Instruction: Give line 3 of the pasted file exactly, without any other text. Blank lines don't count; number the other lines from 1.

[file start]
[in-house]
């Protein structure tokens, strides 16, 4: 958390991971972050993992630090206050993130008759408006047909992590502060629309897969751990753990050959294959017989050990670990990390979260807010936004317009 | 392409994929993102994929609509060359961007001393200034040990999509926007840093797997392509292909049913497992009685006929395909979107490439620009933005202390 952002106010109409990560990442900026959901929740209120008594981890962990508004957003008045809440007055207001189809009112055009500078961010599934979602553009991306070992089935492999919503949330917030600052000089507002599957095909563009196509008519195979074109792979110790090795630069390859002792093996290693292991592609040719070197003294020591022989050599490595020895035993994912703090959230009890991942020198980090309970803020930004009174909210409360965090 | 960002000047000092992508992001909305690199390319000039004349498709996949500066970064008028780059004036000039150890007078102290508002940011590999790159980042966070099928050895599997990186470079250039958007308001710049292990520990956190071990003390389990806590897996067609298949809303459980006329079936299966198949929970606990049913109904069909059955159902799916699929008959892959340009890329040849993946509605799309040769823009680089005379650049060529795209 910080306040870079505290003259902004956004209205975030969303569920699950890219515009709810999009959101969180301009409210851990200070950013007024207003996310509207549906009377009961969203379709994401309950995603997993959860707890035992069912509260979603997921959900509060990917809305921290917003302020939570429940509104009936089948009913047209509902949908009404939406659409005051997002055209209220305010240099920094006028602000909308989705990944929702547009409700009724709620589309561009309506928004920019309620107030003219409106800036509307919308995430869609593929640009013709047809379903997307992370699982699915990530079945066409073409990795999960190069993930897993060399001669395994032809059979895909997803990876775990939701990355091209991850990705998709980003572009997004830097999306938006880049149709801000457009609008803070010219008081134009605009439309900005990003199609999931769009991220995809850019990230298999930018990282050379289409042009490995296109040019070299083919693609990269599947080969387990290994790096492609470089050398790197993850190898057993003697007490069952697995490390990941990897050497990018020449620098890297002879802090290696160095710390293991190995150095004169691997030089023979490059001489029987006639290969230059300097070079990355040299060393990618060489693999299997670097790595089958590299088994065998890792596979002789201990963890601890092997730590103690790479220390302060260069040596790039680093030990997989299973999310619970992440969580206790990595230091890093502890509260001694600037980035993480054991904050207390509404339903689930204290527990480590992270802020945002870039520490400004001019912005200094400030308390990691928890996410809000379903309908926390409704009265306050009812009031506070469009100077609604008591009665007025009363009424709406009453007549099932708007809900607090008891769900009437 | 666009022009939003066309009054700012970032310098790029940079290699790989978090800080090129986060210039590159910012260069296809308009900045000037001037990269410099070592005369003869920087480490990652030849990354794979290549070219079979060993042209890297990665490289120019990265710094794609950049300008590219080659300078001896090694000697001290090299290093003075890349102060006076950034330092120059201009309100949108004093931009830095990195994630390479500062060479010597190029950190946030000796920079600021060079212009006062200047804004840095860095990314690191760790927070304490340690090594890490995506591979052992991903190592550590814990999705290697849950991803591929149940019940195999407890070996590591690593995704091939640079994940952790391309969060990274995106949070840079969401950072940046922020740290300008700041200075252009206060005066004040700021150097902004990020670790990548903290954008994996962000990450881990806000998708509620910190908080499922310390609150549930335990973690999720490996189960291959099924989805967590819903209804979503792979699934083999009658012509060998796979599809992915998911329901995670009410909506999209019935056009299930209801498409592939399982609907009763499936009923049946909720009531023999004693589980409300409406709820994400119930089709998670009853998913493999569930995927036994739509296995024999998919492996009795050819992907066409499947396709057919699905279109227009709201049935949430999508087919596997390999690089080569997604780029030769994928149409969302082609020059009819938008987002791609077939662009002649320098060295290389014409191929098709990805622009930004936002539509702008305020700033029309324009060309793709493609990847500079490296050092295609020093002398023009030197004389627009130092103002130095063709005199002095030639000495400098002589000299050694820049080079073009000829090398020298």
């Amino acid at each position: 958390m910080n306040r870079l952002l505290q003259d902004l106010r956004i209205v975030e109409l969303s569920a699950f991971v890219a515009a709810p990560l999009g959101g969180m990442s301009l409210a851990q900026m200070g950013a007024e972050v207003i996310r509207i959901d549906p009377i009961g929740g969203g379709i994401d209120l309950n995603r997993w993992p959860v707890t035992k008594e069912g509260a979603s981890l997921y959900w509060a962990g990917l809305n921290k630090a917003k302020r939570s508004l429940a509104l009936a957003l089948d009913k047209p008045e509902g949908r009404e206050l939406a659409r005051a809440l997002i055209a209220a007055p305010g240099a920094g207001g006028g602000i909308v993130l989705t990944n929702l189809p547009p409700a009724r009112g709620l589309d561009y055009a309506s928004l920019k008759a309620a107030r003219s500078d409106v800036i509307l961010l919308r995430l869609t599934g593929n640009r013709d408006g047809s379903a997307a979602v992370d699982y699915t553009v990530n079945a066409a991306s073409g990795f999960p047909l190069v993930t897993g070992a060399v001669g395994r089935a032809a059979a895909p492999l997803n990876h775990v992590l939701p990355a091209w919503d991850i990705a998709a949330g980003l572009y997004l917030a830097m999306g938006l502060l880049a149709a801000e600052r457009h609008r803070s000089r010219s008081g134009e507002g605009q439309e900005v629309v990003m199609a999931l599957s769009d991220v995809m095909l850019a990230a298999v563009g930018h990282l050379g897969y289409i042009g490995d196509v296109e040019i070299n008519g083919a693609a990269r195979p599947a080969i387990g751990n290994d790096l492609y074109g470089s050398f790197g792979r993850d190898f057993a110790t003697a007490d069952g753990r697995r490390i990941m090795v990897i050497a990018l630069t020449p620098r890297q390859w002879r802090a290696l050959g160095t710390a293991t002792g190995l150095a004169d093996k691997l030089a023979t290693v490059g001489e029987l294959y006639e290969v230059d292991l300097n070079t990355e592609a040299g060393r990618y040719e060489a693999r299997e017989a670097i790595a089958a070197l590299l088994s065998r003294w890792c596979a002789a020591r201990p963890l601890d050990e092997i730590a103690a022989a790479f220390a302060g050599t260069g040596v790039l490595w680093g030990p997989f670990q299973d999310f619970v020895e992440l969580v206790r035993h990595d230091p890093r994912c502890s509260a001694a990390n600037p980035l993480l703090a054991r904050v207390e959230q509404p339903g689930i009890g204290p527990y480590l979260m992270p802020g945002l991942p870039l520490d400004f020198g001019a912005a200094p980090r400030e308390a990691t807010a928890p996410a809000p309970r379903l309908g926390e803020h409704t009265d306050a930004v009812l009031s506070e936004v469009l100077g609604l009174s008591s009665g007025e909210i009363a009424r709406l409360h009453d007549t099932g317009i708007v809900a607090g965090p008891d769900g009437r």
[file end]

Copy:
């Amino acid at each position: 958390m910080n306040r870079l952002l505290q003259d902004l106010r956004i209205v975030e109409l969303s569920a699950f991971v890219a515009a709810p990560l999009g959101g969180m990442s301009l409210a851990q900026m200070g950013a007024e972050v207003i996310r509207i959901d549906p009377i009961g929740g969203g379709i994401d209120l309950n995603r997993w993992p959860v707890t035992k008594e069912g509260a979603s981890l997921y959900w509060a962990g990917l809305n921290k630090a917003k302020r939570s508004l429940a509104l009936a957003l089948d009913k047209p008045e509902g949908r009404e206050l939406a659409r005051a809440l997002i055209a209220a007055p305010g240099a920094g207001g006028g602000i909308v993130l989705t990944n929702l189809p547009p409700a009724r009112g709620l589309d561009y055009a309506s928004l920019k008759a309620a107030r003219s500078d409106v800036i509307l961010l919308r995430l869609t599934g593929n640009r013709d408006g047809s379903a997307a979602v992370d699982y699915t553009v990530n079945a066409a991306s073409g990795f999960p047909l190069v993930t897993g070992a060399v001669g395994r089935a032809a059979a895909p492999l997803n990876h775990v992590l939701p990355a091209w919503d991850i990705a998709a949330g980003l572009y997004l917030a830097m999306g938006l502060l880049a149709a801000e600052r457009h609008r803070s000089r010219s008081g134009e507002g605009q439309e900005v629309v990003m199609a999931l599957s769009d991220v995809m095909l850019a990230a298999v563009g930018h990282l050379g897969y289409i042009g490995d196509v296109e040019i070299n008519g083919a693609a990269r195979p599947a080969i387990g751990n290994d790096l492609y074109g470089s050398f790197g792979r993850d190898f057993a110790t003697a007490d069952g753990r697995r490390i990941m090795v990897i050497a990018l630069t020449p620098r890297q390859w002879r802090a290696l050959g160095t710390a293991t002792g190995l150095a004169d093996k691997l030089a023979t290693v490059g001489e029987l294959y006639e290969v230059d292991l300097n070079t990355e592609a040299g060393r990618y040719e060489a693999r299997e017989a670097i790595a089958a070197l590299l088994s065998r003294w890792c596979a002789a020591r201990p963890l601890d050990e092997i730590a103690a022989a790479f220390a302060g050599t260069g040596v790039l490595w680093g030990p997989f670990q299973d999310f619970v020895e992440l969580v206790r035993h990595d230091p890093r994912c502890s509260a001694a990390n600037p980035l993480l703090a054991r904050v207390e959230q509404p339903g689930i009890g204290p527990y480590l979260m992270p802020g945002l991942p870039l520490d400004f020198g001019a912005a200094p980090r400030e308390a990691t807010a928890p996410a809000p309970r379903l309908g926390e803020h409704t009265d306050a930004v009812l009031s506070e936004v469009l100077g609604l009174s008591s009665g007025e909210i009363a009424r709406l409360h009453d007549t099932g317009i708007v809900a607090g965090p008891d769900g009437r």